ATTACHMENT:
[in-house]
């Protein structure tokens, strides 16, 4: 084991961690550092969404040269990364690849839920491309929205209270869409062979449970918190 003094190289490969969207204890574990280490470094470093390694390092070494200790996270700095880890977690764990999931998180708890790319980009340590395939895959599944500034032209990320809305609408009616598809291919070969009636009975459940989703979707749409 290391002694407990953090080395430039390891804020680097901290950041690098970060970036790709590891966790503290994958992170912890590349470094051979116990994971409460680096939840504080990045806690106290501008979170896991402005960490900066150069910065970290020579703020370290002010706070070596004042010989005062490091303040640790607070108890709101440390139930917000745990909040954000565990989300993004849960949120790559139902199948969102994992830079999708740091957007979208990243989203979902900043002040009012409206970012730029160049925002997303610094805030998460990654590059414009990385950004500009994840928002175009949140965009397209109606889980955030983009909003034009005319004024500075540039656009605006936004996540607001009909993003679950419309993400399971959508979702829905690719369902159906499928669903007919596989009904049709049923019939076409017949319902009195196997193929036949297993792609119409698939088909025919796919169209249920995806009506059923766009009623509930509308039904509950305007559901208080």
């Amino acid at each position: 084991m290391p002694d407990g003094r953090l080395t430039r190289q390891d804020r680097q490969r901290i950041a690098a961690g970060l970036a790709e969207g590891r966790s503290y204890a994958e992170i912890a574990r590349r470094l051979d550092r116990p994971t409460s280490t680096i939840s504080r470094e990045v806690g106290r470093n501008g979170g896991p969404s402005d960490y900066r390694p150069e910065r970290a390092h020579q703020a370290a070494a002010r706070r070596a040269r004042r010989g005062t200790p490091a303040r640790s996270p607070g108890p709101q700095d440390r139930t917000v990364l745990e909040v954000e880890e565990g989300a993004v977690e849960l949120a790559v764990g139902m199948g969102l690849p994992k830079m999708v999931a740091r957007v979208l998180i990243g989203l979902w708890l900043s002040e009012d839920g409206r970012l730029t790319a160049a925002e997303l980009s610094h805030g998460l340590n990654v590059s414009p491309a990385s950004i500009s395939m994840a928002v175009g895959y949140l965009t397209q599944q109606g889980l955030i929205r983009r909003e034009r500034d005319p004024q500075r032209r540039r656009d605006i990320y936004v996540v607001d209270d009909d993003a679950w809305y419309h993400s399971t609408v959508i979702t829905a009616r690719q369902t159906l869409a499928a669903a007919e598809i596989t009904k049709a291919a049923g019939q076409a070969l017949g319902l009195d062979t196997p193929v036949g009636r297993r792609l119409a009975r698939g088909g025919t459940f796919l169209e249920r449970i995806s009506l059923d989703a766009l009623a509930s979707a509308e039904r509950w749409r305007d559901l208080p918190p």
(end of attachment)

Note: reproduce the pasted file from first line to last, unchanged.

[in-house]
């Protein structure tokens, strides 16, 4: 084991961690550092969404040269990364690849839920491309929205209270869409062979449970918190 003094190289490969969207204890574990280490470094470093390694390092070494200790996270700095880890977690764990999931998180708890790319980009340590395939895959599944500034032209990320809305609408009616598809291919070969009636009975459940989703979707749409 290391002694407990953090080395430039390891804020680097901290950041690098970060970036790709590891966790503290994958992170912890590349470094051979116990994971409460680096939840504080990045806690106290501008979170896991402005960490900066150069910065970290020579703020370290002010706070070596004042010989005062490091303040640790607070108890709101440390139930917000745990909040954000565990989300993004849960949120790559139902199948969102994992830079999708740091957007979208990243989203979902900043002040009012409206970012730029160049925002997303610094805030998460990654590059414009990385950004500009994840928002175009949140965009397209109606889980955030983009909003034009005319004024500075540039656009605006936004996540607001009909993003679950419309993400399971959508979702829905690719369902159906499928669903007919596989009904049709049923019939076409017949319902009195196997193929036949297993792609119409698939088909025919796919169209249920995806009506059923766009009623509930509308039904509950305007559901208080």
């Amino acid at each position: 084991m290391p002694d407990g003094r953090l080395t430039r190289q390891d804020r680097q490969r901290i950041a690098a961690g970060l970036a790709e969207g590891r966790s503290y204890a994958e992170i912890a574990r590349r470094l051979d550092r116990p994971t409460s280490t680096i939840s504080r470094e990045v806690g106290r470093n501008g979170g896991p969404s402005d960490y900066r390694p150069e910065r970290a390092h020579q703020a370290a070494a002010r706070r070596a040269r004042r010989g005062t200790p490091a303040r640790s996270p607070g108890p709101q700095d440390r139930t917000v990364l745990e909040v954000e880890e565990g989300a993004v977690e849960l949120a790559v764990g139902m199948g969102l690849p994992k830079m999708v999931a740091r957007v979208l998180i990243g989203l979902w708890l900043s002040e009012d839920g409206r970012l730029t790319a160049a925002e997303l980009s610094h805030g998460l340590n990654v590059s414009p491309a990385s950004i500009s395939m994840a928002v175009g895959y949140l965009t397209q599944q109606g889980l955030i929205r983009r909003e034009r500034d005319p004024q500075r032209r540039r656009d605006i990320y936004v996540v607001d209270d009909d993003a679950w809305y419309h993400s399971t609408v959508i979702t829905a009616r690719q369902t159906l869409a499928a669903a007919e598809i596989t009904k049709a291919a049923g019939q076409a070969l017949g319902l009195d062979t196997p193929v036949g009636r297993r792609l119409a009975r698939g088909g025919t459940f796919l169209e249920r449970i995806s009506l059923d989703a766009l009623a509930s979707a509308e039904r509950w749409r305007d559901l208080p918190p």